Tuesday, November 8, 2022. Very warm yesterday for mid-autumn in New York (and thereabouts) in the high 70s although dropping to the high 40s at night, possibly ending the unseasonal summer-like temperatures.
Fascination: France and Fouquet. Last week I was sitting in my assigned seat in the main ballroom of the Hotel Pierre. The vast room has been completely redesigned. Everything about it is now totally different — looking like a brand new hotel. The occasion was the Alzheimer’s Drug Discovery Foundation’s annual fundraising luncheon. The ADDF was created by the Brothers Lauder — Leonard and Ronald in 1998 — to find a cure for the disease.
Waiting for the event at my assigned seat, taking in the amazing changes of the ballroom, I happened to be sitting next to Susan Gutfreund who pointed out the new chandeliers, which are large and beautiful. Susan said they were hand blown, made in Italy, and are called Le Cont chandeliers. And very special.
I thought she said “vicomte” like the famous French chateau Vaux-le-Vicomte. Realizing that I did not hear her correctly she repeated it more clearly for these ears. Coincidentally, she added, she also loved Vaux-le-Vicomte.
I told her I was fascinated by Vaux-le-Vicomte. Anyone would be. After all, it’s a magnificent palace surrounded by exquisitely planned landscaping, and one with a story of Grand Irony.
Susan said she not only felt that way, but in 1979 she rented the dining room in the palace and hosted a dinner for 18 guests to celebrate her husband John’s 50th birthday, celebrated with a Rothschild and an Agnelli among the guests.
It was the very first time in four generations of the family owned estate that space had been “rented out” for a special occasion. And it so happened that on a Friday night Susan was hosting a dinner for Alexandre de Vogüé, one of three brothers who inherited the estate from their father, who inherited it from their grandfather, who inherited it from their great-grandfather, who purchased the property in the mid-19th century during a difficult economic period. Great-grandfather, whose fortune came from sugar, also acquired many of its valuable pieces of art, furniture and décor.
However, aside from its splendor and antiquity, it is a place with a story that is now legend in France and famous for centuries now.
Vaux-le-Vicomte was the creation of one Nicolas Fouquet an aristocrat like all who served the king. He was known for his intelligence, his boldness, and most of all for his devotion to the monarchy.
He had been hired by Cardinal Mazarin who was the de facto head of the monarchy overseeing the child Louis born in 1638 and five years later inherited the throne.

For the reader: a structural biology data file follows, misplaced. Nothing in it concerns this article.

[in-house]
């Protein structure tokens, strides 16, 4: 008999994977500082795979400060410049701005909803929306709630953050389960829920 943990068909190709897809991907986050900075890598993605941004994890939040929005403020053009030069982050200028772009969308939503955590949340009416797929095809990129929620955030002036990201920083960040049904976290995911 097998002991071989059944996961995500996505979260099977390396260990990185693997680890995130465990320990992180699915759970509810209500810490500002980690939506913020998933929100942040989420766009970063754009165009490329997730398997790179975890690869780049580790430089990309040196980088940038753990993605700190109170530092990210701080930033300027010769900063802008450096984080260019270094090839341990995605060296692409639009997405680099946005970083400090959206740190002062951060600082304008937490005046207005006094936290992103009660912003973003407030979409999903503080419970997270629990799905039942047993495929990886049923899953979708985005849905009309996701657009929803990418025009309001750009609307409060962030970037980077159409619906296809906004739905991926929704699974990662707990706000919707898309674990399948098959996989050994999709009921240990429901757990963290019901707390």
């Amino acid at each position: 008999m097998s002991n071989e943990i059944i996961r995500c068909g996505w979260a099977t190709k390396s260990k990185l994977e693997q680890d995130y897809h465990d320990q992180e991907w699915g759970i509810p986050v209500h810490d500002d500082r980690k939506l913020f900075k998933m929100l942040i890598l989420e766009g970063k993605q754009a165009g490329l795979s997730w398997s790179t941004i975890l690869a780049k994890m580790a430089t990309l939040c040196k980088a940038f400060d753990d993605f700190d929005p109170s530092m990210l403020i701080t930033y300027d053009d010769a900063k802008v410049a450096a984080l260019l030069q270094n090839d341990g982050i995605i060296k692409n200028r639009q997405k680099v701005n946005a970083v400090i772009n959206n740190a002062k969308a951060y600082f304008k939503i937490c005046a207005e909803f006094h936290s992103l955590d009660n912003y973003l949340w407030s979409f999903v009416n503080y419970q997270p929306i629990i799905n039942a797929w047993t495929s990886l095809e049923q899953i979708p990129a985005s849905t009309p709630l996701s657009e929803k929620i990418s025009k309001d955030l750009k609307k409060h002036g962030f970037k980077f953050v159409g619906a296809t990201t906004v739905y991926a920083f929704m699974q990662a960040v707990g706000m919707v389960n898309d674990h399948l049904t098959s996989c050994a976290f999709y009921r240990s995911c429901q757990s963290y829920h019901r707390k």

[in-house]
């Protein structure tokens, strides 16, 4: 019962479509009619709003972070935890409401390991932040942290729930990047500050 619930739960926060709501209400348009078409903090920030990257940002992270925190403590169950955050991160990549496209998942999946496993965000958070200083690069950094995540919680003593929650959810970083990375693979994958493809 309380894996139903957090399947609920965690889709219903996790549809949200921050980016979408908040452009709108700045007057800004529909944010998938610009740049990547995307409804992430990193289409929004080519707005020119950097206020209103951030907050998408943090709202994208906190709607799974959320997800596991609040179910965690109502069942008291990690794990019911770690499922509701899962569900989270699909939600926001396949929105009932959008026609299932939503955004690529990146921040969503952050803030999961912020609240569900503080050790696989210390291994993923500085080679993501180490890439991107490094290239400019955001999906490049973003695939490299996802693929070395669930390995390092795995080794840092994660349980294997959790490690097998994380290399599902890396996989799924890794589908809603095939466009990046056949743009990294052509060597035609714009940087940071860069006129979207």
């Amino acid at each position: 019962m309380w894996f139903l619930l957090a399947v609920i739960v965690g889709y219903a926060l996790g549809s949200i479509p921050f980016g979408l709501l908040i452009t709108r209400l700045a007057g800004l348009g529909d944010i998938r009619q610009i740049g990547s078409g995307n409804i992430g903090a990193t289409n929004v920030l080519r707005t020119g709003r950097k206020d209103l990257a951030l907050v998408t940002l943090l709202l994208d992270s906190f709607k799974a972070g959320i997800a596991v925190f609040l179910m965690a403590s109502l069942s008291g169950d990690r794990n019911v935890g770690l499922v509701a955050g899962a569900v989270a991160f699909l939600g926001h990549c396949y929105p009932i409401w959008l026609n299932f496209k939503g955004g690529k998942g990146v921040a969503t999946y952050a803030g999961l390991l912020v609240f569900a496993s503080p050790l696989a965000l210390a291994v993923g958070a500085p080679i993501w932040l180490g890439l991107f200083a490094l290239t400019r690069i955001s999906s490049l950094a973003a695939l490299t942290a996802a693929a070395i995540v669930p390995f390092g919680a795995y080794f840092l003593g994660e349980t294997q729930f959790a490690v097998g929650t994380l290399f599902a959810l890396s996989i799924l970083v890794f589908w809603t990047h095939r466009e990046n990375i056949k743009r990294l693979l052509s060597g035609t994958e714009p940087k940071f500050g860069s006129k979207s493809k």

It was through the Cardinal’s decisions that Nicholas Fouquet was put in charge of the French treasury which had been in serious trouble. Overspending on military and palaces for the rich and titled. And medals for the generals.
He was charged with replenishing the French treasury and worked closely with Mazarin’s private secretary, Jean-Baptist Colbert who was also four years younger than Fouquet in his early 20s.
When Cardinal Mazarin died in 1661, Fouquet would have been next in line to become Chief Minister. But the now 22-year-old Louis XIV, who was old enough to exercise power, decided to abolish the post, giving himself absolute control of the French state at age 22.
Fouquet then in his early 40s, continued to prosper. He was also a rich man who had married a woman from the richest family in France. She died leaving him her fortune; and then he married another girl from his class — also very rich.
In the meantime he had begun to build his palace. He saw its grandeur as an expression of the greatness of France. He was not alone among his contemporaries in power in that way of thinking. That particular way of looking at life can still be found among us, and even in front of us at times.
Jealous of Fouquet’s success, however, Colbert found a way to change the power his rival possessed. He set out early accusing Fouquet of embezzling millions. In reality it was stolen by Mazarin who lived in a splendor that would rival any monarch. He died a very rich man.
However, despite warnings from his friends, Fouquet did not suspect that a plot was brewing.
On the night of August 17, 1661, Nicolas Fouquet opened his new estate to his world and hosted a lavish soirée to honor Louis XIV at Vaux-le-Vicomte.
Unbeknownst to him, just a few days earlier, Louis XIV had, with his “absolute power,” taken up where Colbert was powerless: the King decided to imprison Fouquet. He attended the dinner given for him, and he took it all in, walking through the gardens, dining, and enjoyed a theatre play followed by enchanting fireworks.
The great author Voltaire would later write, “On August 17, at six in the evening Fouquet was King of France, at two in the morning, he was nobody.”
Three weeks later, Fouquet was arrested in Nantes by d’Artagnan, captain of the King’s musketeers. The trial seemed endless. Finally the judges voted to have him banished from France.
However, Louis XIV the King had other ideas. He intervened, exercising his prerogative to overrule the judges. Instead, he imposed a sentence of life imprisonment. This was the only time in French history a Monarch used his pardoning power to worsen the sentence. Fouquet was then incarcerated in Pignerol, where he died on March 23, 1680. He was 65 years old.
A century later the great-grandson Louis XVI and his Queen Marie Antoinette were removed by the crowds from the palace that Louis had built for himself — far outclassing, outshining and diminishing his image of the palace that Nicholas Fouquet never got to enjoy beyond the dream itself.